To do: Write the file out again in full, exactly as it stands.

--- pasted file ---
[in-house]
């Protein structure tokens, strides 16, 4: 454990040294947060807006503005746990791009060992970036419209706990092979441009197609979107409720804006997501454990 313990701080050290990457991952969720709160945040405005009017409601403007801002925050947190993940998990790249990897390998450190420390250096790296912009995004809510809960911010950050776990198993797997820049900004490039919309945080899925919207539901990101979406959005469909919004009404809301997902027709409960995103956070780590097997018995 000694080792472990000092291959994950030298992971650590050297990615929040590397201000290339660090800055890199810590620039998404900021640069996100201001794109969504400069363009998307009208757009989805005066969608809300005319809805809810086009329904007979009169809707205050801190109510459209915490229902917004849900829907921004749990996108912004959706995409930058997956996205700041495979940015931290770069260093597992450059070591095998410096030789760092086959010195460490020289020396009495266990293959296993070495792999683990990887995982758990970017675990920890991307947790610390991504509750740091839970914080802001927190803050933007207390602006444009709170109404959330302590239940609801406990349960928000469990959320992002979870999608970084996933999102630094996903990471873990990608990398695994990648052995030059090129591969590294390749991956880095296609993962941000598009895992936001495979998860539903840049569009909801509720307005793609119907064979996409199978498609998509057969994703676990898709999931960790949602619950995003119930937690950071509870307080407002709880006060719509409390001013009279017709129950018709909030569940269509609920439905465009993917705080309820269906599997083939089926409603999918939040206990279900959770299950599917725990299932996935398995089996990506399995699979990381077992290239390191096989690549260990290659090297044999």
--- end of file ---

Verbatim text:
[in-house]
């Protein structure tokens, strides 16, 4: 454990040294947060807006503005746990791009060992970036419209706990092979441009197609979107409720804006997501454990 313990701080050290990457991952969720709160945040405005009017409601403007801002925050947190993940998990790249990897390998450190420390250096790296912009995004809510809960911010950050776990198993797997820049900004490039919309945080899925919207539901990101979406959005469909919004009404809301997902027709409960995103956070780590097997018995 000694080792472990000092291959994950030298992971650590050297990615929040590397201000290339660090800055890199810590620039998404900021640069996100201001794109969504400069363009998307009208757009989805005066969608809300005319809805809810086009329904007979009169809707205050801190109510459209915490229902917004849900829907921004749990996108912004959706995409930058997956996205700041495979940015931290770069260093597992450059070591095998410096030789760092086959010195460490020289020396009495266990293959296993070495792999683990990887995982758990970017675990920890991307947790610390991504509750740091839970914080802001927190803050933007207390602006444009709170109404959330302590239940609801406990349960928000469990959320992002979870999608970084996933999102630094996903990471873990990608990398695994990648052995030059090129591969590294390749991956880095296609993962941000598009895992936001495979998860539903840049569009909801509720307005793609119907064979996409199978498609998509057969994703676990898709999931960790949602619950995003119930937690950071509870307080407002709880006060719509409390001013009279017709129950018709909030569940269509609920439905465009993917705080309820269906599997083939089926409603999918939040206990279900959770299950599917725990299932996935398995089996990506399995699979990381077992290239390191096989690549260990290659090297044999």